Maybe The South Did Rise Again

Culture matters.

There was an intriguing essay by Josh Marshall a few weeks back on Talking Points Memo, addressing America’s regional differences.

Back in the 1990s, psychologists at the University of Michigan conducted a study about regionalism and aggression. As is often the case, the “real” study took place before the participants actually thought it was happening. The participants are all white male college students. They are walking down a hall when an apparent bystander thoughtlessly bumps into him while closing a file cabinet and calls him an “asshole.”

This is the core experiment. Does the study participant react with some version of amused indifference or does he move into an aggressive affront response? The experiment showed that participants from the South were significantly more likely to have the latter, aggressive affront response.

This is not terribly surprising for anyone who has studied American history and perhaps for anyone who’s spent significant time in both parts of the United States. The Southern murder rate has always been substantially higher than any other region in the United States. Indeed, New England and the prairie states have historical rates of murder that aren’t much different from those in Europe. The South is the big outlier and within the South Louisiana and to a lesser extent Mississippi are the big outliers, with murder rates substantially higher than the rest of the South. Even as murder rates have dropped rapidly across the country over the last quarter century the regional differential has remained unchanged.

As Marshall notes, the higher homicide rates in the south tend to be tied to “heat of the moment” incidents– the bar fight that escalates out of control, spousal killings and the like are typically outcomes of anger and escalating aggression rather than more generic criminal activities like burglaries or bank robberies.

What accounts for this difference? Why did the culture of the American South evolve as it apparently did?

Unsurprisingly, the best historical explanations for this trace back to slavery, a system rooted in violence and domination in which the privileges and respect for the sanctity of the body are paramount. In such an honor and status bound society the consequences of one’s status being degraded or questioned are severe and thus they are aggressively defended.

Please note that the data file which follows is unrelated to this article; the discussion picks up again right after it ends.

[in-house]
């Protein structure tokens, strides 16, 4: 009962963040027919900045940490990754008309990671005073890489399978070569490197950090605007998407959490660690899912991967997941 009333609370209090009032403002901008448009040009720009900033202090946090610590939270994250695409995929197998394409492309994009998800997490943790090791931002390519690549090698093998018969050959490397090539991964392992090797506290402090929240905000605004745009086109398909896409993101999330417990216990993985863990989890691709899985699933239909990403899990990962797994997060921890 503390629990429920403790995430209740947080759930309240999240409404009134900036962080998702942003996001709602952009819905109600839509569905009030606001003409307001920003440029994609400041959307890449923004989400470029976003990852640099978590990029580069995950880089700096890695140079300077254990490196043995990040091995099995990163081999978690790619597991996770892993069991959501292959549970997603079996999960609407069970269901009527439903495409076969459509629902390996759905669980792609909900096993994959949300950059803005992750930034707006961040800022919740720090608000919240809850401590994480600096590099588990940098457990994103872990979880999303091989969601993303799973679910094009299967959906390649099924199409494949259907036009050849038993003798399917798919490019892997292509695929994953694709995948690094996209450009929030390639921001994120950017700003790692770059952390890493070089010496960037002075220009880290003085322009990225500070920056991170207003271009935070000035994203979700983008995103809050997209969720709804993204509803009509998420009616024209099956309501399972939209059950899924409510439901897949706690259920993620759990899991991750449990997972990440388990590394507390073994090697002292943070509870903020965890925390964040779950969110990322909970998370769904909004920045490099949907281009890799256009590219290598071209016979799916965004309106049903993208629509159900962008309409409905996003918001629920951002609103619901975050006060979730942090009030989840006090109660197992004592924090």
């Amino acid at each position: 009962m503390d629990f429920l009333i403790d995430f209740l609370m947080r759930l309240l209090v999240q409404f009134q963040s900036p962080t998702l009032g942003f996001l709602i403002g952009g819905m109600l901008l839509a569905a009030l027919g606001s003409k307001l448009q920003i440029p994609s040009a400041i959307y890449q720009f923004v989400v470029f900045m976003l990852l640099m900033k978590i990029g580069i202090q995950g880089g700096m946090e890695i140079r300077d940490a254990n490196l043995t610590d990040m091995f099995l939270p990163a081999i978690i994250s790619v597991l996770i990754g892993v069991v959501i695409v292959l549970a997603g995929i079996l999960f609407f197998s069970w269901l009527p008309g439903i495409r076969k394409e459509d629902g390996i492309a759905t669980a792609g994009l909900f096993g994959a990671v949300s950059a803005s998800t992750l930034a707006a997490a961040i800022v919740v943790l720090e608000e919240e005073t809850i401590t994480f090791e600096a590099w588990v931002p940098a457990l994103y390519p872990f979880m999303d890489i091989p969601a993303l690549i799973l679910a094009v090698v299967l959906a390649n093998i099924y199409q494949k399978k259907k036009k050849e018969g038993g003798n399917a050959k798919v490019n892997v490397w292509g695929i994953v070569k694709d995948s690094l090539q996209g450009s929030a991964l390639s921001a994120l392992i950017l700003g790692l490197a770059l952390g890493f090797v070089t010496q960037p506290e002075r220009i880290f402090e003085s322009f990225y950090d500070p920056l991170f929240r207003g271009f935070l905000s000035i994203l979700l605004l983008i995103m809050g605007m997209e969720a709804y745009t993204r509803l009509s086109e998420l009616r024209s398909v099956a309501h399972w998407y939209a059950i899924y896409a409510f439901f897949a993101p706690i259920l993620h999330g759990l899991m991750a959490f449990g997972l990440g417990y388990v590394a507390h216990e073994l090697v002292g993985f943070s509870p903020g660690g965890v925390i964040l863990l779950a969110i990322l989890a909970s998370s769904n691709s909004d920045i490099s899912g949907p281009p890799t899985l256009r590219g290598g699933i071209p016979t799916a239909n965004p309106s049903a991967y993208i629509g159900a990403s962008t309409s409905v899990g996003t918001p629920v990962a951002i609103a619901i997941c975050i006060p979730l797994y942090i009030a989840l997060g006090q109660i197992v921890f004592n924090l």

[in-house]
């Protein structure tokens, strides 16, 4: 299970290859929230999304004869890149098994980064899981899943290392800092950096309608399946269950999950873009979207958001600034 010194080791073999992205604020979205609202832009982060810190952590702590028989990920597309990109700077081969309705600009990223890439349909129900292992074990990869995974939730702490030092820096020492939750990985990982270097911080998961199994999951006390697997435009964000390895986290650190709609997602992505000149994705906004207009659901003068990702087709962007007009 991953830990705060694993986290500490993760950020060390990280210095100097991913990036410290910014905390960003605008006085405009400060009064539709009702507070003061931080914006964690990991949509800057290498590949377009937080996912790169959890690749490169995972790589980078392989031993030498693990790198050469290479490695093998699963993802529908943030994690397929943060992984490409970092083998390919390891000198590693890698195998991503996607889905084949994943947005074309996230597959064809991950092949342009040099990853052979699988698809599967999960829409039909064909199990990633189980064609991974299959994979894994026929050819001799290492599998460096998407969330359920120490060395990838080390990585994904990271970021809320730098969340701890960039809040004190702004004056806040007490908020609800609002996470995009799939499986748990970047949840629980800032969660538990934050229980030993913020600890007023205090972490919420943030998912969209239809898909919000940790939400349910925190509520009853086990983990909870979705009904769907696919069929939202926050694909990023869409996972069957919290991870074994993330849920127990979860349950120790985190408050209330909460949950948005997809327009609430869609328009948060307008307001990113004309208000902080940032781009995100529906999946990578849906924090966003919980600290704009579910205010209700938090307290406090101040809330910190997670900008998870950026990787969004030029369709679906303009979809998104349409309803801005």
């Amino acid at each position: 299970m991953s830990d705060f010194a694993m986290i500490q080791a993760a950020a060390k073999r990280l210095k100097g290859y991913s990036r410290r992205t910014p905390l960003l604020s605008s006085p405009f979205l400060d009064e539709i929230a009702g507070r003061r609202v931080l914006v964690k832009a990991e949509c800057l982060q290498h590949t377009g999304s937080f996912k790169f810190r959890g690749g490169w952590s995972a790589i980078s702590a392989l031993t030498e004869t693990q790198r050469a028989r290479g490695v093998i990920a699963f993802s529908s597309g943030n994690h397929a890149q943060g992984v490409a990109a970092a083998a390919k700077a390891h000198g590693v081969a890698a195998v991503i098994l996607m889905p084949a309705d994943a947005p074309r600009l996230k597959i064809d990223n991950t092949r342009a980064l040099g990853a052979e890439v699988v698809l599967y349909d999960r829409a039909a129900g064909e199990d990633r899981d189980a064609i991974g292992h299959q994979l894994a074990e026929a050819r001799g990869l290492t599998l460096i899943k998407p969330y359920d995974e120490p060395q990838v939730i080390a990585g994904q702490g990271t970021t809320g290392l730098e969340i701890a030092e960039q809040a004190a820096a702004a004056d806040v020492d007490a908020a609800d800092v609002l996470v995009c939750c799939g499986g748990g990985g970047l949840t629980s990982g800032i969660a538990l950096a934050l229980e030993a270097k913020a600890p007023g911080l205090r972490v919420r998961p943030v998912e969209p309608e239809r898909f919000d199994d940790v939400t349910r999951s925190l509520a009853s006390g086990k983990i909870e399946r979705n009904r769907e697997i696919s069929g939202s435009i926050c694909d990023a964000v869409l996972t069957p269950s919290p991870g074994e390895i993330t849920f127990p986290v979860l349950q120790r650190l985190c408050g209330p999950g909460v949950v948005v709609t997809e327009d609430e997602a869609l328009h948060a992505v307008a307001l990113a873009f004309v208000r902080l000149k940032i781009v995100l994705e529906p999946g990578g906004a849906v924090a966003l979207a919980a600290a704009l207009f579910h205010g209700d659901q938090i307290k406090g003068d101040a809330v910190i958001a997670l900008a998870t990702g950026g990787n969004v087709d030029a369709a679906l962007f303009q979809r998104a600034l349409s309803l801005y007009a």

File this observation under “connecting the dots”–the complicated effort to understand the origins of our human cultural and social differences, and the roots of so many seemingly incommensurate attitudes and beliefs.

This is just one more illustration of the multiple ways in which America’s original sin continues to shape personal and regional attitudes and affect contemporary politics, as we are seeing in the responses to this disastrous Presidency.

“Know thyself” continues to be our hardest assignment.


  1. Having lived in Texas for 15 years, and then moving back to a more civilized place, I can offer first-hand confirmation of that overtly aggressive and combative state of mind among mostly uneducated white males. I think one of the contributing factors not mentioned here is the passionate adherence to football. It is the manly game and the coaches scream aggression constantly. The kids are badgered all the time to “kick ass” and all the rest. This cultural aspect carries over into the entire student body. Those boys who are good enough to go to college to play sports tend to get through this phase, but those who remain live through the “glory days” and retain that aggression.

    Then comes the drinking, drugs and “good ol’ boys” sub-culture that perpetuates the aggression, but now is fueled by resentment of those doing “better”. Trump has tapped into that resentment and used it to create the mobs that go to his rallies and scream themselves purple with the blame game he plays.